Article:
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Conclusion

Efficiency Explored: What's The Perfect Clock Rate For Your Core i5?
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Clearly, the times of static and excessive overclocking are over, at least for those of you concerned with how much juice your CPU is sucking down. Although you still get the most performance out of multiple cores that run at maximum speeds, the power level necessary to maintain these high speeds (up to 4.2 GHz in the case of a Core i5-750) is simply unreasonable and unnecessary. We’d much rather have a cool and quiet system that’s kinder on the electricity bill.

It actually makes so much sense to overclock the Core i5 from its 133 MHz base clock to a little more that we recommend this to every user who is interested in getting more risk-free performance at zero cost. Moving from a 133 MHz BCLK  to 150 or 160 MHz, which was the maximum setting in our tests that didn’t require a voltage increase, does not increase your total system idle power. Apparently, the processor power saving features keep idle power in check very efficiently. Peak power, which would be our top reason against high overclocks, still doesn’t explode. We measured less than a 6% increase in peak power on the MSI P55-GD65 when going from a 133 to 160 MHz clock. This had the processor reaching 3.36/3.84 GHz maximum clock speeds in the two applicable Turbo Boost modes (one to two and three to four cores used).

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  • 1 Hide
    mi1ez , 12 January 2010 14:31
    Fantastic and highly anticipated article. I think this has just about convinced me to go i5 and OC with turbo enabled. Would be interesting to see a few gaming benchmarks too and perhaps the temperature charts. I'm just as interested in keeping temperatures down as I am power consumption.

    Cheers Tom's, Really informative article.
  • 1 Hide
    b82 , 13 January 2010 05:13
    Brilliant. I'd already decided to buy an i5-750 and had been wondering about a moderate overclock of up to about 20%, with turbo on. Aside from consideration of not overstressing the processor, maintaining reasonable efficiency was something I did have in mind. I was worried that any decent overclock would damage efficiency.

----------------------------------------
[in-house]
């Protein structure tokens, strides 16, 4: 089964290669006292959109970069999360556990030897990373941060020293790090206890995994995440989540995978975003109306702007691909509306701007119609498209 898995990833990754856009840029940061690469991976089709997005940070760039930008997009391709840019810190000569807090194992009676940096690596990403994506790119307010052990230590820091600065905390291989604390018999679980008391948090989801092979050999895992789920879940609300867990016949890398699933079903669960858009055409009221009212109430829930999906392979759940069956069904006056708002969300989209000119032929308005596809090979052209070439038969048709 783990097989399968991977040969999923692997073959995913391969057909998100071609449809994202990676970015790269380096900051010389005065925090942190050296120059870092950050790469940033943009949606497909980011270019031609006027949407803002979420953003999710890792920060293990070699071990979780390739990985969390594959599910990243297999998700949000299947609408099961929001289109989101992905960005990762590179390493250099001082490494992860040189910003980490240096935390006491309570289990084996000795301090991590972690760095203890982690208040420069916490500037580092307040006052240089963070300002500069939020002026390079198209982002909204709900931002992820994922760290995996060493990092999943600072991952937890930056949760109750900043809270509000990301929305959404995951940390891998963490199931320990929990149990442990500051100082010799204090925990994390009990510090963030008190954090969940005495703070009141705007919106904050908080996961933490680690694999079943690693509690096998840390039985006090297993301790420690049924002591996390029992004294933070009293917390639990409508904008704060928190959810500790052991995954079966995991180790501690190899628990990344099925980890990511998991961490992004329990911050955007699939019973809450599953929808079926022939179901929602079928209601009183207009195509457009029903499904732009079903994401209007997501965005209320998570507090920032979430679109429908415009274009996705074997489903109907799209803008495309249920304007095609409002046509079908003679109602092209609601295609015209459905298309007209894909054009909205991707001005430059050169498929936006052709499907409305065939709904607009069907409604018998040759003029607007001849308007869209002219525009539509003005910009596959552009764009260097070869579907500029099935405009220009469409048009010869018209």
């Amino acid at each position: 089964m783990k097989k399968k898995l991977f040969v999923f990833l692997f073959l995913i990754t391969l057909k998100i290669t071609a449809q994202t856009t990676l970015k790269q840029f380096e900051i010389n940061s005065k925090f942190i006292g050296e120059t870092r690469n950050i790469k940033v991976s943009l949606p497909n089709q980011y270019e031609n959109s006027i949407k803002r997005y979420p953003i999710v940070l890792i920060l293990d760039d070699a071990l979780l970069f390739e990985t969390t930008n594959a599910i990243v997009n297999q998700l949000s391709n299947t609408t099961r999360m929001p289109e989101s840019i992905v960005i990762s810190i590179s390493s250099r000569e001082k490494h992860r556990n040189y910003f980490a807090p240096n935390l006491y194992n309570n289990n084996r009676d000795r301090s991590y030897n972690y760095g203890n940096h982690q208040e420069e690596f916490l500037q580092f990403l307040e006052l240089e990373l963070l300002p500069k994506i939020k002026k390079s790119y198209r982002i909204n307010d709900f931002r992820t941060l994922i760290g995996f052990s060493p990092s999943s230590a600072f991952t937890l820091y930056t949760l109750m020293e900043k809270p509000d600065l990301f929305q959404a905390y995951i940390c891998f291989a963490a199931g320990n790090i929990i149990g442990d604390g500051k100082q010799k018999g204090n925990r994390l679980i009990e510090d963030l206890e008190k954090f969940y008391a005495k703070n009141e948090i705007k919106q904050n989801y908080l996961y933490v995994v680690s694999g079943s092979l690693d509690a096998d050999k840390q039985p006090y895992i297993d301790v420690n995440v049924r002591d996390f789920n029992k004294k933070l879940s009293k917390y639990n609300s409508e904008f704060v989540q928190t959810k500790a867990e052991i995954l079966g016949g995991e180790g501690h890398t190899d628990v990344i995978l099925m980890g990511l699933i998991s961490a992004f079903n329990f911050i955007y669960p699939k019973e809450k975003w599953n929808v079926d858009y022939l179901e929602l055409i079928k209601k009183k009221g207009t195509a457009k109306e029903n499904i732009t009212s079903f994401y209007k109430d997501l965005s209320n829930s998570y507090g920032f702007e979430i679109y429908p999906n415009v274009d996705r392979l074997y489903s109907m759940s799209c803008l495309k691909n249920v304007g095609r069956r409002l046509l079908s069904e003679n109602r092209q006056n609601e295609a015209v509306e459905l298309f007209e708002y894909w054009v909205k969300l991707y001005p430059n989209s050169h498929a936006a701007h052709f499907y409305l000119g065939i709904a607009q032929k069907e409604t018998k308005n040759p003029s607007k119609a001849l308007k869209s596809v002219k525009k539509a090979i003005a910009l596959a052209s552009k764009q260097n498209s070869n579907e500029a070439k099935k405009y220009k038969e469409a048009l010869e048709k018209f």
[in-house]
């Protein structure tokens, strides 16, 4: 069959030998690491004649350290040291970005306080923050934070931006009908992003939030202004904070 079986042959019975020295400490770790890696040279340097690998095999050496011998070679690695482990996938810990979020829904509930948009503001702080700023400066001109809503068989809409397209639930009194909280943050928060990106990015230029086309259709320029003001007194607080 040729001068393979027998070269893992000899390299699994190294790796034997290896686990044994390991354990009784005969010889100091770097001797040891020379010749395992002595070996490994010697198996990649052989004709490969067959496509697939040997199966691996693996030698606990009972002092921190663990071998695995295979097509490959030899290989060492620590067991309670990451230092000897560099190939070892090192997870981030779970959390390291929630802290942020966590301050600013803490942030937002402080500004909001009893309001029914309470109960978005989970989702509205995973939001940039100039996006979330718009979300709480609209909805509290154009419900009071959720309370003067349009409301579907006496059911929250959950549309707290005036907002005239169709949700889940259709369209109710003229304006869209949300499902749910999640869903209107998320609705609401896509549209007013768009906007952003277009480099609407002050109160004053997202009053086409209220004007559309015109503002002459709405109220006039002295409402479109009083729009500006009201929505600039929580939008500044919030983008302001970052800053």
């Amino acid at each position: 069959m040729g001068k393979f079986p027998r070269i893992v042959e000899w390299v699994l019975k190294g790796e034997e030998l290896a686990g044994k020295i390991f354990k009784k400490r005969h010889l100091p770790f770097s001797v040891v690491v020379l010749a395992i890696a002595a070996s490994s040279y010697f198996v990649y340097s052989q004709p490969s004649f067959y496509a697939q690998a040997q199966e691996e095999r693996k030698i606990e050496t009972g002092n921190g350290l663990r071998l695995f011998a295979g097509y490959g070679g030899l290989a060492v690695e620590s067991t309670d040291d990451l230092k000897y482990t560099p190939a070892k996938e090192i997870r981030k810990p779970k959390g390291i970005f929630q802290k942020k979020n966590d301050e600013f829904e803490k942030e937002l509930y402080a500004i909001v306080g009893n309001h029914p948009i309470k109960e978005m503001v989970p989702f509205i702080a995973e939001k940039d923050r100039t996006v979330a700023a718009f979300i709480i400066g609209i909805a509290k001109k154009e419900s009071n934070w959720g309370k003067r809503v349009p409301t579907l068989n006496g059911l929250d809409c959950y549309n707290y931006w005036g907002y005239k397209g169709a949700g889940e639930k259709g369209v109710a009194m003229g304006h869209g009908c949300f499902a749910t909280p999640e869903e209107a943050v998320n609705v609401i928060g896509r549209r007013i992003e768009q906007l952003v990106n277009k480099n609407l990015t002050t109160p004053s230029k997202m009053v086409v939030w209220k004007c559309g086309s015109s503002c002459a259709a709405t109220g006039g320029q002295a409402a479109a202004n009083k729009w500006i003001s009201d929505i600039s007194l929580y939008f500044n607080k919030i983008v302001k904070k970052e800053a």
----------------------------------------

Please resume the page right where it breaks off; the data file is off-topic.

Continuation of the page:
I didn't imagine that anyone would produce such a detailed anaylsis, and even an attempt at an efficiency curve. The answers I wanted (more even) on a plate.

    Excellent, and for me very timely.
  • 1 Hide
    Anonymous , 13 January 2010 21:54
    The one thing I love about my i5-750 system is I have pretty good performance but a whisper quiet case. I assume to overclock to these levels I'd need a pretty decent (ie LOUD) cooler?
  • 0 Hide
    b82 , 14 January 2010 01:36
    joyorkI assume to overclock to these levels I'd need a pretty decent (ie LOUD) cooler?
    Um, they tested at a variety of overclocks, so not sure which levels you mean by 'these levels'.
    However, I think you would do well to check out Noctua fans and coolers. They are not cheap, but they are high performance (taking noise into account). If you check out this table here:

    http://www.quietpc.com/gb-en-gbp/products/120mmfans

    as an example, you'll see that Noctua's airflow per decibel on their fans is very high. They make a few models of expensiv(ish) but well rated coolers.

    Edit: The Scythe S-Flex range also looks good on airflow per decibel.
  • 1 Hide
    G-M , 14 January 2010 16:30
    Very nice article, I have my i5 at 3.2 currently as it is the highest BCLK that doesn't require a voltage change. At 160 it has the benefit of allowing my RAM to run at native 1600, though that is probably of marginal importance.

    For cooling I would highly recommend the Hyper 212, with the settings mentioned above I idle at ~25C and peak with prime95 at 58C, all at very low fan RPM and noise.
  • 0 Hide
    freedonian , 14 January 2010 23:29
    What CPU cooler is being used in the test setup?
  • 0 Hide
    kramcd , 20 January 2010 03:06
    Exactly the type of info I wish to know. Could you please, please do a similar article for the i7-860 CPU?
  • 0 Hide
    i5-750ish , 6 April 2010 14:05
    The cooler is the MUX-120 from Thermalright. That was the 'overclocking' cooler Intel sent to reviewers for the 1156 roll out. It's mentioned in the 1156 cooler review at: http://www.tomshardware.com/reviews/lga-1156-heatsink,2535-8.html

    The interesting question is why the fan is mounted to pull, not push. But, perhaps that mounting position was selected by the 'art' director during the glamorous photo shoot.

    It was that Tom's 1156 cooler review that pushed me towards the Mugen 2 - which is a mounting nightmare. Kinda wish I'd purchased the svelte MUX-120. And may yet when the 800 lb. Mugen gorilla shreds the MB when it comes time to put in the case.